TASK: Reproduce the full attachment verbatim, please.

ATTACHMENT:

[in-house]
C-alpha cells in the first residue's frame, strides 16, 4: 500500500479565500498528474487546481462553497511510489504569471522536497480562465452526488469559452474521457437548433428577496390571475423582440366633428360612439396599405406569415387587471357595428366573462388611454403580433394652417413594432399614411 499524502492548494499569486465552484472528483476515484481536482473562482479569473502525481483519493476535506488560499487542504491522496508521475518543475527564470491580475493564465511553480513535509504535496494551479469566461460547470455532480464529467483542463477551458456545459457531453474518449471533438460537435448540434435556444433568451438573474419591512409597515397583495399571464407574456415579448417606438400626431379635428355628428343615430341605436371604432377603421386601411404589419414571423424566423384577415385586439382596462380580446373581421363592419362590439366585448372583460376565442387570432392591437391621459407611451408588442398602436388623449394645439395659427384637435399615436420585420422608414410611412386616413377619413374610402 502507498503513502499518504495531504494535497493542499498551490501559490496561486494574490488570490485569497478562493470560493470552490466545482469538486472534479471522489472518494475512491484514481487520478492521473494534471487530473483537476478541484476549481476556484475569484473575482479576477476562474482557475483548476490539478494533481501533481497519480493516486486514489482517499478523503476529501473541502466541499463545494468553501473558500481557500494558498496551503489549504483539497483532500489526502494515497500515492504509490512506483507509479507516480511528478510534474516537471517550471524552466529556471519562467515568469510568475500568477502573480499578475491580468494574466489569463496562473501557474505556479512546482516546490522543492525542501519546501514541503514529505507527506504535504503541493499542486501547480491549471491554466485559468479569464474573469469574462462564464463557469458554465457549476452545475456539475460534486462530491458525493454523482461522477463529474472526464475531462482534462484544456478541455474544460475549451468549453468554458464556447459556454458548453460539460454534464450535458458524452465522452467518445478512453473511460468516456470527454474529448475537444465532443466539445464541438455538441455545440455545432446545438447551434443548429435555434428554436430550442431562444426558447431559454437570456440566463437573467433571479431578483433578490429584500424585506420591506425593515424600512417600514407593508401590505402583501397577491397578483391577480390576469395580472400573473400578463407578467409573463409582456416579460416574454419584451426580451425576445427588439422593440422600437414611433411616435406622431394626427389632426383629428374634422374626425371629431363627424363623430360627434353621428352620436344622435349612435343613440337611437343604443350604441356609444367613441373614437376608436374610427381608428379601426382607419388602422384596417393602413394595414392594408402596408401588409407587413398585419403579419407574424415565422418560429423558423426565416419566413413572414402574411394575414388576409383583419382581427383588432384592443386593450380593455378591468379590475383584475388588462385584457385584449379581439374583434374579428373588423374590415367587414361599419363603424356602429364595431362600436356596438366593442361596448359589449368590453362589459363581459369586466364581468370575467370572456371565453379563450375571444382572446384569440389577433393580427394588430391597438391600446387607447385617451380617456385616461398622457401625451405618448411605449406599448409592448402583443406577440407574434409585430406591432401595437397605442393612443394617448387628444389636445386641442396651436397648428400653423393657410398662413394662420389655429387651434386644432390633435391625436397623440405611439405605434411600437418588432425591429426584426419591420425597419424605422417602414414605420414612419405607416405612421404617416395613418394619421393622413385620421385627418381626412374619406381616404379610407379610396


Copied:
[in-house]
C-alpha cells in the first residue's frame, strides 16, 4: 500500500479565500498528474487546481462553497511510489504569471522536497480562465452526488469559452474521457437548433428577496390571475423582440366633428360612439396599405406569415387587471357595428366573462388611454403580433394652417413594432399614411 499524502492548494499569486465552484472528483476515484481536482473562482479569473502525481483519493476535506488560499487542504491522496508521475518543475527564470491580475493564465511553480513535509504535496494551479469566461460547470455532480464529467483542463477551458456545459457531453474518449471533438460537435448540434435556444433568451438573474419591512409597515397583495399571464407574456415579448417606438400626431379635428355628428343615430341605436371604432377603421386601411404589419414571423424566423384577415385586439382596462380580446373581421363592419362590439366585448372583460376565442387570432392591437391621459407611451408588442398602436388623449394645439395659427384637435399615436420585420422608414410611412386616413377619413374610402 502507498503513502499518504495531504494535497493542499498551490501559490496561486494574490488570490485569497478562493470560493470552490466545482469538486472534479471522489472518494475512491484514481487520478492521473494534471487530473483537476478541484476549481476556484475569484473575482479576477476562474482557475483548476490539478494533481501533481497519480493516486486514489482517499478523503476529501473541502466541499463545494468553501473558500481557500494558498496551503489549504483539497483532500489526502494515497500515492504509490512506483507509479507516480511528478510534474516537471517550471524552466529556471519562467515568469510568475500568477502573480499578475491580468494574466489569463496562473501557474505556479512546482516546490522543492525542501519546501514541503514529505507527506504535504503541493499542486501547480491549471491554466485559468479569464474573469469574462462564464463557469458554465457549476452545475456539475460534486462530491458525493454523482461522477463529474472526464475531462482534462484544456478541455474544460475549451468549453468554458464556447459556454458548453460539460454534464450535458458524452465522452467518445478512453473511460468516456470527454474529448475537444465532443466539445464541438455538441455545440455545432446545438447551434443548429435555434428554436430550442431562444426558447431559454437570456440566463437573467433571479431578483433578490429584500424585506420591506425593515424600512417600514407593508401590505402583501397577491397578483391577480390576469395580472400573473400578463407578467409573463409582456416579460416574454419584451426580451425576445427588439422593440422600437414611433411616435406622431394626427389632426383629428374634422374626425371629431363627424363623430360627434353621428352620436344622435349612435343613440337611437343604443350604441356609444367613441373614437376608436374610427381608428379601426382607419388602422384596417393602413394595414392594408402596408401588409407587413398585419403579419407574424415565422418560429423558423426565416419566413413572414402574411394575414388576409383583419382581427383588432384592443386593450380593455378591468379590475383584475388588462385584457385584449379581439374583434374579428373588423374590415367587414361599419363603424356602429364595431362600436356596438366593442361596448359589449368590453362589459363581459369586466364581468370575467370572456371565453379563450375571444382572446384569440389577433393580427394588430391597438391600446387607447385617451380617456385616461398622457401625451405618448411605449406599448409592448402583443406577440407574434409585430406591432401595437397605442393612443394617448387628444389636445386641442396651436397648428400653423393657410398662413394662420389655429387651434386644432390633435391625436397623440405611439405605434411600437418588432425591429426584426419591420425597419424605422417602414414605420414612419405607416405612421404617416395613418394619421393622413385620421385627418381626412374619406381616404379610407379610396